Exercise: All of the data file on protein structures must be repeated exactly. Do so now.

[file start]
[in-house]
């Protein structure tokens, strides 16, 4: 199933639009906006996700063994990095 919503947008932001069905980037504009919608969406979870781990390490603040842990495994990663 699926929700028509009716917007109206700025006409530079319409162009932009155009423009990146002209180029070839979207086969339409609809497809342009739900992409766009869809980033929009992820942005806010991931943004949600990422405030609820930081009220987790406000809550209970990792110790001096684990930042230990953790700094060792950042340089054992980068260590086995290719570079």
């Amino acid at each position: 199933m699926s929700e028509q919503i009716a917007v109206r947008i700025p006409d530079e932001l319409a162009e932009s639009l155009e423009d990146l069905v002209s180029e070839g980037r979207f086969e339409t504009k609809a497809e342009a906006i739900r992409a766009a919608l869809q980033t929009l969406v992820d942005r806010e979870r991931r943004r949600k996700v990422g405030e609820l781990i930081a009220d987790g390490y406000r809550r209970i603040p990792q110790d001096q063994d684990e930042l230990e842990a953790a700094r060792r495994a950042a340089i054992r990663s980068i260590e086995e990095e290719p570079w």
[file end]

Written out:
[in-house]
């Protein structure tokens, strides 16, 4: 199933639009906006996700063994990095 919503947008932001069905980037504009919608969406979870781990390490603040842990495994990663 699926929700028509009716917007109206700025006409530079319409162009932009155009423009990146002209180029070839979207086969339409609809497809342009739900992409766009869809980033929009992820942005806010991931943004949600990422405030609820930081009220987790406000809550209970990792110790001096684990930042230990953790700094060792950042340089054992980068260590086995290719570079």
């Amino acid at each position: 199933m699926s929700e028509q919503i009716a917007v109206r947008i700025p006409d530079e932001l319409a162009e932009s639009l155009e423009d990146l069905v002209s180029e070839g980037r979207f086969e339409t504009k609809a497809e342009a906006i739900r992409a766009a919608l869809q980033t929009l969406v992820d942005r806010e979870r991931r943004r949600k996700v990422g405030e609820l781990i930081a009220d987790g390490y406000r809550r209970i603040p990792q110790d001096q063994d684990e930042l230990e842990a953790a700094r060792r495994a950042a340089i054992r990663s980068i260590e086995e990095e290719p570079w």